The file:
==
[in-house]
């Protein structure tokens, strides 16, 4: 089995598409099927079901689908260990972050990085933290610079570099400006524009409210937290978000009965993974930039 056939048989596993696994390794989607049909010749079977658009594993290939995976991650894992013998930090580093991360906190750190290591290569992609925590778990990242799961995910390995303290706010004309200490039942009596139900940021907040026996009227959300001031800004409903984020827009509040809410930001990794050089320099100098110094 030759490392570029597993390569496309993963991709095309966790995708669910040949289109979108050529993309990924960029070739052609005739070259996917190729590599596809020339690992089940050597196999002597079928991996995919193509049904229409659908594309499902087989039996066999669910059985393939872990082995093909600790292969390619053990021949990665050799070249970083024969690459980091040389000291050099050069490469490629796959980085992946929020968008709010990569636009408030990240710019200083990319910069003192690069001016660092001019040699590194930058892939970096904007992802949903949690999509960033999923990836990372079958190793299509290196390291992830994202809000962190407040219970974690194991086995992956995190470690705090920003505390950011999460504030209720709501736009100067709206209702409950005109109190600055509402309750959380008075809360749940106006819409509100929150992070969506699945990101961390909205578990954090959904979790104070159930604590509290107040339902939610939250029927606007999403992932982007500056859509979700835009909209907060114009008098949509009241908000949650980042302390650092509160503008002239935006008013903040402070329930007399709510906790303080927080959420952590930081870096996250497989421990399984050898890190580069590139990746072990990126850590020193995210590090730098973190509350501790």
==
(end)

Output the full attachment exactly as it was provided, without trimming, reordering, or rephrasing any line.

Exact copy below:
[in-house]
């Protein structure tokens, strides 16, 4: 089995598409099927079901689908260990972050990085933290610079570099400006524009409210937290978000009965993974930039 056939048989596993696994390794989607049909010749079977658009594993290939995976991650894992013998930090580093991360906190750190290591290569992609925590778990990242799961995910390995303290706010004309200490039942009596139900940021907040026996009227959300001031800004409903984020827009509040809410930001990794050089320099100098110094 030759490392570029597993390569496309993963991709095309966790995708669910040949289109979108050529993309990924960029070739052609005739070259996917190729590599596809020339690992089940050597196999002597079928991996995919193509049904229409659908594309499902087989039996066999669910059985393939872990082995093909600790292969390619053990021949990665050799070249970083024969690459980091040389000291050099050069490469490629796959980085992946929020968008709010990569636009408030990240710019200083990319910069003192690069001016660092001019040699590194930058892939970096904007992802949903949690999509960033999923990836990372079958190793299509290196390291992830994202809000962190407040219970974690194991086995992956995190470690705090920003505390950011999460504030209720709501736009100067709206209702409950005109109190600055509402309750959380008075809360749940106006819409509100929150992070969506699945990101961390909205578990954090959904979790104070159930604590509290107040339902939610939250029927606007999403992932982007500056859509979700835009909209907060114009008098949509009241908000949650980042302390650092509160503008002239935006008013903040402070329930007399709510906790303080927080959420952590930081870096996250497989421990399984050898890190580069590139990746072990990126850590020193995210590090730098973190509350501790």